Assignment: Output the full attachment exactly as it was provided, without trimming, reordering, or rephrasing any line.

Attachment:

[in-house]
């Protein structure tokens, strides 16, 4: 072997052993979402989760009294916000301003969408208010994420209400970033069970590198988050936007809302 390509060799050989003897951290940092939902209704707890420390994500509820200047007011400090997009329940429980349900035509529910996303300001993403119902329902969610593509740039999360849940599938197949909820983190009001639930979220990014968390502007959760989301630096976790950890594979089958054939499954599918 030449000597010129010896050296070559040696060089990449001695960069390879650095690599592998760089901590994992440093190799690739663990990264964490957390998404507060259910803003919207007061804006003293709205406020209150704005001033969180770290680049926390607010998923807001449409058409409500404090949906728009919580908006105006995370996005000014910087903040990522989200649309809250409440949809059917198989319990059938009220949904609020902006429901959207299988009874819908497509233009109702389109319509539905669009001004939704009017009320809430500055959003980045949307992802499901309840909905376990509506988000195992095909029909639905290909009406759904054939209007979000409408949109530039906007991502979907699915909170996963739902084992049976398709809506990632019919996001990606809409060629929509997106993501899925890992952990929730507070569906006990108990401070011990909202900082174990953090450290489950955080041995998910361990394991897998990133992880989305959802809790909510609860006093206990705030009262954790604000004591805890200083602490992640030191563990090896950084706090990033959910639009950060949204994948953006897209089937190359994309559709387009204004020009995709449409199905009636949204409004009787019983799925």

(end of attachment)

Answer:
[in-house]
């Protein structure tokens, strides 16, 4: 072997052993979402989760009294916000301003969408208010994420209400970033069970590198988050936007809302 390509060799050989003897951290940092939902209704707890420390994500509820200047007011400090997009329940429980349900035509529910996303300001993403119902329902969610593509740039999360849940599938197949909820983190009001639930979220990014968390502007959760989301630096976790950890594979089958054939499954599918 030449000597010129010896050296070559040696060089990449001695960069390879650095690599592998760089901590994992440093190799690739663990990264964490957390998404507060259910803003919207007061804006003293709205406020209150704005001033969180770290680049926390607010998923807001449409058409409500404090949906728009919580908006105006995370996005000014910087903040990522989200649309809250409440949809059917198989319990059938009220949904609020902006429901959207299988009874819908497509233009109702389109319509539905669009001004939704009017009320809430500055959003980045949307992802499901309840909905376990509506988000195992095909029909639905290909009406759904054939209007979000409408949109530039906007991502979907699915909170996963739902084992049976398709809506990632019919996001990606809409060629929509997106993501899925890992952990929730507070569906006990108990401070011990909202900082174990953090450290489950955080041995998910361990394991897998990133992880989305959802809790909510609860006093206990705030009262954790604000004591805890200083602490992640030191563990090896950084706090990033959910639009950060949204994948953006897209089937190359994309559709387009204004020009995709449409199905009636949204409004009787019983799925």